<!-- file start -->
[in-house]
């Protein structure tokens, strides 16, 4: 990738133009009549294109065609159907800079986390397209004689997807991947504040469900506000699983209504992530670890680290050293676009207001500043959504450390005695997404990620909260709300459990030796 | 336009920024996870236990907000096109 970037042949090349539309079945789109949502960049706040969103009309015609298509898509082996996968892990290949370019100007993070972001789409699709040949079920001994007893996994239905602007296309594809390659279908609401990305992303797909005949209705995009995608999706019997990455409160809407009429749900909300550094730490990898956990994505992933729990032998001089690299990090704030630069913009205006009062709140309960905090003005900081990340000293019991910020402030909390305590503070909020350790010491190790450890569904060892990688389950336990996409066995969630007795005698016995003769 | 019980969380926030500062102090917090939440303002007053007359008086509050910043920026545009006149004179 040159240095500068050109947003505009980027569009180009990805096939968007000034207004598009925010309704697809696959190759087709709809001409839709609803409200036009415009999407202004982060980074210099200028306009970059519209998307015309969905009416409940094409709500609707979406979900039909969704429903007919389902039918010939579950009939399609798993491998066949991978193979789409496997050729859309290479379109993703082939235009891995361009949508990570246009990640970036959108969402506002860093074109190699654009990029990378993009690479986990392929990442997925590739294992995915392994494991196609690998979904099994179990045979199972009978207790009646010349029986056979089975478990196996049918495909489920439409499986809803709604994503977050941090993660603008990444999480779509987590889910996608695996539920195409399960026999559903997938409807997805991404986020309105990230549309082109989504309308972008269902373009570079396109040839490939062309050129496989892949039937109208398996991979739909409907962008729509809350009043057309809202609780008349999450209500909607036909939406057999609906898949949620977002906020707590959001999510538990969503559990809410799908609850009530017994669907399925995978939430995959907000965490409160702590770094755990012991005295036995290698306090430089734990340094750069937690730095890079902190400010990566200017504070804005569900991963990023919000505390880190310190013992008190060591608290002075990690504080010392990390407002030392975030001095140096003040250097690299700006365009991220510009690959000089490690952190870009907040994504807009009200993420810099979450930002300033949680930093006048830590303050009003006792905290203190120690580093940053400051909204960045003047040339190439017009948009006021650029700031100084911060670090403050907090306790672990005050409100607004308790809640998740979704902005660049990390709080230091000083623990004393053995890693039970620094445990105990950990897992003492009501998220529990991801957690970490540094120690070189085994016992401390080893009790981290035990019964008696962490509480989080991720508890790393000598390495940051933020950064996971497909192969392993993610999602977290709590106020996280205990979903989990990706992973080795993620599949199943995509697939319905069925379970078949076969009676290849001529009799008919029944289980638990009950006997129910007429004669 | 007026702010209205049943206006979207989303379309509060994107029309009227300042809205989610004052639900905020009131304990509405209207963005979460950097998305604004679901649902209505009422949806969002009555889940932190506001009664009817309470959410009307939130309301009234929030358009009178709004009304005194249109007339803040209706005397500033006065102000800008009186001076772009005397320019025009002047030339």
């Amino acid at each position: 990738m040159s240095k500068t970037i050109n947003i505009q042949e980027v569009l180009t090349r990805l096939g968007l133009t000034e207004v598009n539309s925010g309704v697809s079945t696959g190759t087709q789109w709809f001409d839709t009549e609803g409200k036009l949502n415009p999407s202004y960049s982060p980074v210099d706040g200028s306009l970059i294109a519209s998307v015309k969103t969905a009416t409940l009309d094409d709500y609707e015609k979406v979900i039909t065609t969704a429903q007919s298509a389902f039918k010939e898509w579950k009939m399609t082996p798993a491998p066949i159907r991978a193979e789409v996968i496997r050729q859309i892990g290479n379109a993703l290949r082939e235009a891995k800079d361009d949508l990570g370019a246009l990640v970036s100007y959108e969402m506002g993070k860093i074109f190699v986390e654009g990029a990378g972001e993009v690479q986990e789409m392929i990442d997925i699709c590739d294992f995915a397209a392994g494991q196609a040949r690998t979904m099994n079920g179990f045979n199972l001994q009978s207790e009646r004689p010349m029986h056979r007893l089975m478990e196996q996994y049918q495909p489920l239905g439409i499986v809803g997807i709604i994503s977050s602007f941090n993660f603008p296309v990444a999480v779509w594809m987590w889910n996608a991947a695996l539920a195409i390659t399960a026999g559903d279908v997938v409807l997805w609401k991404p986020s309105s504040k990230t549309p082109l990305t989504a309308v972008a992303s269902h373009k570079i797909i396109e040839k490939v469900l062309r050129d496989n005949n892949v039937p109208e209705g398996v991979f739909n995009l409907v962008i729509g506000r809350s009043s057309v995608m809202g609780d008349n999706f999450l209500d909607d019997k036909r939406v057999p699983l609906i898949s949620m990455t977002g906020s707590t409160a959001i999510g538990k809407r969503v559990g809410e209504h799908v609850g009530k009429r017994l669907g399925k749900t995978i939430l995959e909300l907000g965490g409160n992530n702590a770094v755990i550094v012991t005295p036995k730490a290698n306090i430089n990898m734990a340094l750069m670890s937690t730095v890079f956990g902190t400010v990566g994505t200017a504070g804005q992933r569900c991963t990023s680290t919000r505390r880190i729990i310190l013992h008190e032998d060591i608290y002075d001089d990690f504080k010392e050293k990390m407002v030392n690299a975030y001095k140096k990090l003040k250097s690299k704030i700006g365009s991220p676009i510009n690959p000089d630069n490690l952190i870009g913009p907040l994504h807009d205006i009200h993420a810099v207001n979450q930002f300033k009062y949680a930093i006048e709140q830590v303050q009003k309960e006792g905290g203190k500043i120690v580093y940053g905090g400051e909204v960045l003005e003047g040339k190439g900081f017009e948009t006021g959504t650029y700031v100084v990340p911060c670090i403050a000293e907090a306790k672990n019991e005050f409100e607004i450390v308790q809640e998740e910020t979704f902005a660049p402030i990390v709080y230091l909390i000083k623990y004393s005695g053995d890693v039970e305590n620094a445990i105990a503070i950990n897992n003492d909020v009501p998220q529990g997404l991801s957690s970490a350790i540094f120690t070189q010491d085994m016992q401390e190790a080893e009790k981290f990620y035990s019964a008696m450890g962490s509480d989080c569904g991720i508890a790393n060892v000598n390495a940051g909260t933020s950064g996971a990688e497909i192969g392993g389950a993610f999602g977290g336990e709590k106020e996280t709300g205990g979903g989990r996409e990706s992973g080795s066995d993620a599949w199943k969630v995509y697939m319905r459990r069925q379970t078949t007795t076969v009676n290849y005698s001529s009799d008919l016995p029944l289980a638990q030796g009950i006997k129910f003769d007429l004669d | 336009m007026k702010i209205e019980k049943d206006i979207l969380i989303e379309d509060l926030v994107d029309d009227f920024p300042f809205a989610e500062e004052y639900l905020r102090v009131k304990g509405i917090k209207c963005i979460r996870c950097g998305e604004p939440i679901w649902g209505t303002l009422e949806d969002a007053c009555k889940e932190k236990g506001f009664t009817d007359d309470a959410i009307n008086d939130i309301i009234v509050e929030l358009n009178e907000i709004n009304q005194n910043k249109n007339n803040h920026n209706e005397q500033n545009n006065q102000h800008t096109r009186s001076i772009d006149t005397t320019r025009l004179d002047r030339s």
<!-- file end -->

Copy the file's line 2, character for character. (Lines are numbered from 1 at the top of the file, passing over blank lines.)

């Protein structure tokens, strides 16, 4: 990738133009009549294109065609159907800079986390397209004689997807991947504040469900506000699983209504992530670890680290050293676009207001500043959504450390005695997404990620909260709300459990030796 | 336009920024996870236990907000096109 970037042949090349539309079945789109949502960049706040969103009309015609298509898509082996996968892990290949370019100007993070972001789409699709040949079920001994007893996994239905602007296309594809390659279908609401990305992303797909005949209705995009995608999706019997990455409160809407009429749900909300550094730490990898956990994505992933729990032998001089690299990090704030630069913009205006009062709140309960905090003005900081990340000293019991910020402030909390305590503070909020350790010491190790450890569904060892990688389950336990996409066995969630007795005698016995003769 | 019980969380926030500062102090917090939440303002007053007359008086509050910043920026545009006149004179 040159240095500068050109947003505009980027569009180009990805096939968007000034207004598009925010309704697809696959190759087709709809001409839709609803409200036009415009999407202004982060980074210099200028306009970059519209998307015309969905009416409940094409709500609707979406979900039909969704429903007919389902039918010939579950009939399609798993491998066949991978193979789409496997050729859309290479379109993703082939235009891995361009949508990570246009990640970036959108969402506002860093074109190699654009990029990378993009690479986990392929990442997925590739294992995915392994494991196609690998979904099994179990045979199972009978207790009646010349029986056979089975478990196996049918495909489920439409499986809803709604994503977050941090993660603008990444999480779509987590889910996608695996539920195409399960026999559903997938409807997805991404986020309105990230549309082109989504309308972008269902373009570079396109040839490939062309050129496989892949039937109208398996991979739909409907962008729509809350009043057309809202609780008349999450209500909607036909939406057999609906898949949620977002906020707590959001999510538990969503559990809410799908609850009530017994669907399925995978939430995959907000965490409160702590770094755990012991005295036995290698306090430089734990340094750069937690730095890079902190400010990566200017504070804005569900991963990023919000505390880190310190013992008190060591608290002075990690504080010392990390407002030392975030001095140096003040250097690299700006365009991220510009690959000089490690952190870009907040994504807009009200993420810099979450930002300033949680930093006048830590303050009003006792905290203190120690580093940053400051909204960045003047040339190439017009948009006021650029700031100084911060670090403050907090306790672990005050409100607004308790809640998740979704902005660049990390709080230091000083623990004393053995890693039970620094445990105990950990897992003492009501998220529990991801957690970490540094120690070189085994016992401390080893009790981290035990019964008696962490509480989080991720508890790393000598390495940051933020950064996971497909192969392993993610999602977290709590106020996280205990979903989990990706992973080795993620599949199943995509697939319905069925379970078949076969009676290849001529009799008919029944289980638990009950006997129910007429004669 | 007026702010209205049943206006979207989303379309509060994107029309009227300042809205989610004052639900905020009131304990509405209207963005979460950097998305604004679901649902209505009422949806969002009555889940932190506001009664009817309470959410009307939130309301009234929030358009009178709004009304005194249109007339803040209706005397500033006065102000800008009186001076772009005397320019025009002047030339």